There are cows that eat only grass and roam free. There are Kobe cattle, whose muscles are massaged for months to tenderize the meat they eventually produce.
And then there are José Gordon’s oxen.
An animal lucky enough to be part of the restaurateur/rancher’s herd in northwestern Spain gets to laze about in mountain pastures redolent of thyme and other fragrant herbs. It is stroked with metal brushes. It might even get a pedicure.
Above all, unlike normal steers that spend a few months in a feedlot and then go to market, the cattle in Mr. Gordon’s herd are allowed to live for years, sometimes close to their life spans of nearly two decades, before being turned into steaks for his restaurant.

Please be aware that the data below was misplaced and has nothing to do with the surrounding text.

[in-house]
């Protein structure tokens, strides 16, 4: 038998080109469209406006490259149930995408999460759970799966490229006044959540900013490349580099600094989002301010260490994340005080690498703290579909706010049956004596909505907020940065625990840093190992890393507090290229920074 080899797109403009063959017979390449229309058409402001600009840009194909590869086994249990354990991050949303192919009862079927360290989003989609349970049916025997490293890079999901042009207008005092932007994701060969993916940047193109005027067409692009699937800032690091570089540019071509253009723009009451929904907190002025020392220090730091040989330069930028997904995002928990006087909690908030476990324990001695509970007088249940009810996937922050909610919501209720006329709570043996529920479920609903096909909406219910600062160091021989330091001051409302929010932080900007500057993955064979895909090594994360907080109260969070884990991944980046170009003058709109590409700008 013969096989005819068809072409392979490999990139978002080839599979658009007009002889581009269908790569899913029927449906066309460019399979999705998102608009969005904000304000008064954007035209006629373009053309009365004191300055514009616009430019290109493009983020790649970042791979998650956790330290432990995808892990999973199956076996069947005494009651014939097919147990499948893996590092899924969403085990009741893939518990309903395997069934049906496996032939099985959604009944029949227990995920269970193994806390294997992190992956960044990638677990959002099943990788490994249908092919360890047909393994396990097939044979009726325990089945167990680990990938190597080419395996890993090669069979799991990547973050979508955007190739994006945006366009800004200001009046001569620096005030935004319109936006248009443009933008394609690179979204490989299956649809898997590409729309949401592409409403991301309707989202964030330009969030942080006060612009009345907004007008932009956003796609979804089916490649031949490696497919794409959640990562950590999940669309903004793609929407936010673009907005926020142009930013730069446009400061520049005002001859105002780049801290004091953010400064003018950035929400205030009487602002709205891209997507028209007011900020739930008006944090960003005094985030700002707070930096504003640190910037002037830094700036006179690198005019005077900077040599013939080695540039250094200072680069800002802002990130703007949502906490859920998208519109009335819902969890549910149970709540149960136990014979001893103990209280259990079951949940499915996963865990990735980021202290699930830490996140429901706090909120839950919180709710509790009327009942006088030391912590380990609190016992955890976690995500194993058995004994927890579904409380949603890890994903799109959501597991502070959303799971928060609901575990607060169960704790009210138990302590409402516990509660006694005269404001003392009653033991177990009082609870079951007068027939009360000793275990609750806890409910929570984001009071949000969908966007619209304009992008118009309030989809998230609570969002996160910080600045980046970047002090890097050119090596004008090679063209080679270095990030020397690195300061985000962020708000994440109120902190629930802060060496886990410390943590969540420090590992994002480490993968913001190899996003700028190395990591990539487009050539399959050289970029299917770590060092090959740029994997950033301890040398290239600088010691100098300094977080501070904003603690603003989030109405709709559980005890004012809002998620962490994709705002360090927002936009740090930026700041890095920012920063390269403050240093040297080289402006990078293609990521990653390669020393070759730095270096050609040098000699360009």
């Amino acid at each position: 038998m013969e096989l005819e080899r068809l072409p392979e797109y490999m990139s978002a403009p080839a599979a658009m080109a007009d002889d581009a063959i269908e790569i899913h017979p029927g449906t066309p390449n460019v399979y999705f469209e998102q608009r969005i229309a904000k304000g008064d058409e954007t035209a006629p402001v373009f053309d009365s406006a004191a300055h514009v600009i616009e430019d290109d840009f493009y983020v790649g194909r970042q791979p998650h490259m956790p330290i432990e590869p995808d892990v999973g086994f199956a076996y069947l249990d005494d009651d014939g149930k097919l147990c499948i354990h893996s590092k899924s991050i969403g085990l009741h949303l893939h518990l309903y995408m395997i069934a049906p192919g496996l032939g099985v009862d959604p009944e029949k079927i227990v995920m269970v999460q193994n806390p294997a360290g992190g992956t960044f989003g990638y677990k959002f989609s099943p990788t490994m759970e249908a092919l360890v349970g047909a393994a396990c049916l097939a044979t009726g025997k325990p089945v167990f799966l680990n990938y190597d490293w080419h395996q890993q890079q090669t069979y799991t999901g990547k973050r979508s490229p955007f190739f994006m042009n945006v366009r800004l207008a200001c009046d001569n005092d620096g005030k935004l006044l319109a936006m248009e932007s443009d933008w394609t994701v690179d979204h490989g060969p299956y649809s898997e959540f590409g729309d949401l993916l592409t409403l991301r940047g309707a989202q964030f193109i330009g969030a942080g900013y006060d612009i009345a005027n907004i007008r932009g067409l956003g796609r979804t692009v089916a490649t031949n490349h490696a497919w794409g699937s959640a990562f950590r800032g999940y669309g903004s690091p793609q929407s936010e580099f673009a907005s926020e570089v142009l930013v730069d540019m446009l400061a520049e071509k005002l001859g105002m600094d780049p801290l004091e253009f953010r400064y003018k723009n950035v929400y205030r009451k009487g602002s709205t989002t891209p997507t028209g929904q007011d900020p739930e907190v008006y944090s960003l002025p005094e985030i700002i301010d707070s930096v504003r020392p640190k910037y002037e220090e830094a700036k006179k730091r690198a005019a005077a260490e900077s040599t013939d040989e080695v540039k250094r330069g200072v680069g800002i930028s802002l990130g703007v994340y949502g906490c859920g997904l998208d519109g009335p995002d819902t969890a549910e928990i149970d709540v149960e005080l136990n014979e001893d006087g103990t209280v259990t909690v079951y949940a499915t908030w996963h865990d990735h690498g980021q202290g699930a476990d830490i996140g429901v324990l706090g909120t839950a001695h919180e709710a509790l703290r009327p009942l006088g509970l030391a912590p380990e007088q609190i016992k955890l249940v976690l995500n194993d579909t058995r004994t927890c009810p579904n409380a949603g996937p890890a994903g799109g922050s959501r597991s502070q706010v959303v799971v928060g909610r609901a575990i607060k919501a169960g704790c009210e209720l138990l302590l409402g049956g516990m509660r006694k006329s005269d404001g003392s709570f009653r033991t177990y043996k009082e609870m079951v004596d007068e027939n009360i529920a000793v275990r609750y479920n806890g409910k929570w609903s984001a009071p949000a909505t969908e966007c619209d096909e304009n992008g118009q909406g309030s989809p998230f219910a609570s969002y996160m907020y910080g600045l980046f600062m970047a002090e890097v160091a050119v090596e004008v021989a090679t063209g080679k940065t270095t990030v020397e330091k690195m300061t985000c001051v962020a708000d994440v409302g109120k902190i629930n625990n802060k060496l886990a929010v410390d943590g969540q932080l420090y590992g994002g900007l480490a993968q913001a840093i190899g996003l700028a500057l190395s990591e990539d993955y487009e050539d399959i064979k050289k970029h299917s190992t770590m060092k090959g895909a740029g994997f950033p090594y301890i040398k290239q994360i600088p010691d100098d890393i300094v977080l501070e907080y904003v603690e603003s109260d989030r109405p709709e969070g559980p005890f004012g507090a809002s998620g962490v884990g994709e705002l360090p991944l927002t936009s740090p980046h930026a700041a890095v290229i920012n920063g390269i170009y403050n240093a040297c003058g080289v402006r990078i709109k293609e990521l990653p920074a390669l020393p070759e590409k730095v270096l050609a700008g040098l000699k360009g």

The slow-food movement was never quite like this. Mr. Gordon’s methods, he admits, are “a type of madness.”
For more, continue reading the original article in The Wall Street Journal.